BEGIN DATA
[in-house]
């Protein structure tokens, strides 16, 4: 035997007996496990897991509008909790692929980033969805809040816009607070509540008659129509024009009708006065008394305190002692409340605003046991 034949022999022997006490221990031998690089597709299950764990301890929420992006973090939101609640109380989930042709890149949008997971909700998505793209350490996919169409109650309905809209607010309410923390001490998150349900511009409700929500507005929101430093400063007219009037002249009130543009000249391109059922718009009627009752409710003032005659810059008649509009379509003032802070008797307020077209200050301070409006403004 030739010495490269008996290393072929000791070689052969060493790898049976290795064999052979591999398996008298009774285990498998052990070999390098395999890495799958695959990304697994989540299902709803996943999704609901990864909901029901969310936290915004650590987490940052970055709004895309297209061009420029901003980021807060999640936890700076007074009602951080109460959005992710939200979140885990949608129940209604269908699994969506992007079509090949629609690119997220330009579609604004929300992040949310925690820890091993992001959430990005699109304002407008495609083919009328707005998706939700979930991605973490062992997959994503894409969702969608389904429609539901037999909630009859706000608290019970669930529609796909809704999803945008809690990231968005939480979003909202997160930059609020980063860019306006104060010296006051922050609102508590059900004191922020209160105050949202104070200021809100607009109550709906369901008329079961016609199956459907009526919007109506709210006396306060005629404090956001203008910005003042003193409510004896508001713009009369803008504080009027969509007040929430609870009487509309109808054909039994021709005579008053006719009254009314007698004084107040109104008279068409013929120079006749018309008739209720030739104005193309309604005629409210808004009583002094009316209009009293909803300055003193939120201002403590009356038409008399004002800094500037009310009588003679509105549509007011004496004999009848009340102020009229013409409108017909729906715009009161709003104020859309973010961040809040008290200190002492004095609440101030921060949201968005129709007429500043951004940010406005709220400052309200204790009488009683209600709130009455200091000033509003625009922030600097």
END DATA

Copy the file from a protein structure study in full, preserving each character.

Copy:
[in-house]
């Protein structure tokens, strides 16, 4: 035997007996496990897991509008909790692929980033969805809040816009607070509540008659129509024009009708006065008394305190002692409340605003046991 034949022999022997006490221990031998690089597709299950764990301890929420992006973090939101609640109380989930042709890149949008997971909700998505793209350490996919169409109650309905809209607010309410923390001490998150349900511009409700929500507005929101430093400063007219009037002249009130543009000249391109059922718009009627009752409710003032005659810059008649509009379509003032802070008797307020077209200050301070409006403004 030739010495490269008996290393072929000791070689052969060493790898049976290795064999052979591999398996008298009774285990498998052990070999390098395999890495799958695959990304697994989540299902709803996943999704609901990864909901029901969310936290915004650590987490940052970055709004895309297209061009420029901003980021807060999640936890700076007074009602951080109460959005992710939200979140885990949608129940209604269908699994969506992007079509090949629609690119997220330009579609604004929300992040949310925690820890091993992001959430990005699109304002407008495609083919009328707005998706939700979930991605973490062992997959994503894409969702969608389904429609539901037999909630009859706000608290019970669930529609796909809704999803945008809690990231968005939480979003909202997160930059609020980063860019306006104060010296006051922050609102508590059900004191922020209160105050949202104070200021809100607009109550709906369901008329079961016609199956459907009526919007109506709210006396306060005629404090956001203008910005003042003193409510004896508001713009009369803008504080009027969509007040929430609870009487509309109808054909039994021709005579008053006719009254009314007698004084107040109104008279068409013929120079006749018309008739209720030739104005193309309604005629409210808004009583002094009316209009009293909803300055003193939120201002403590009356038409008399004002800094500037009310009588003679509105549509007011004496004999009848009340102020009229013409409108017909729906715009009161709003104020859309973010961040809040008290200190002492004095609440101030921060949201968005129709007429500043951004940010406005709220400052309200204790009488009683209600709130009455200091000033509003625009922030600097």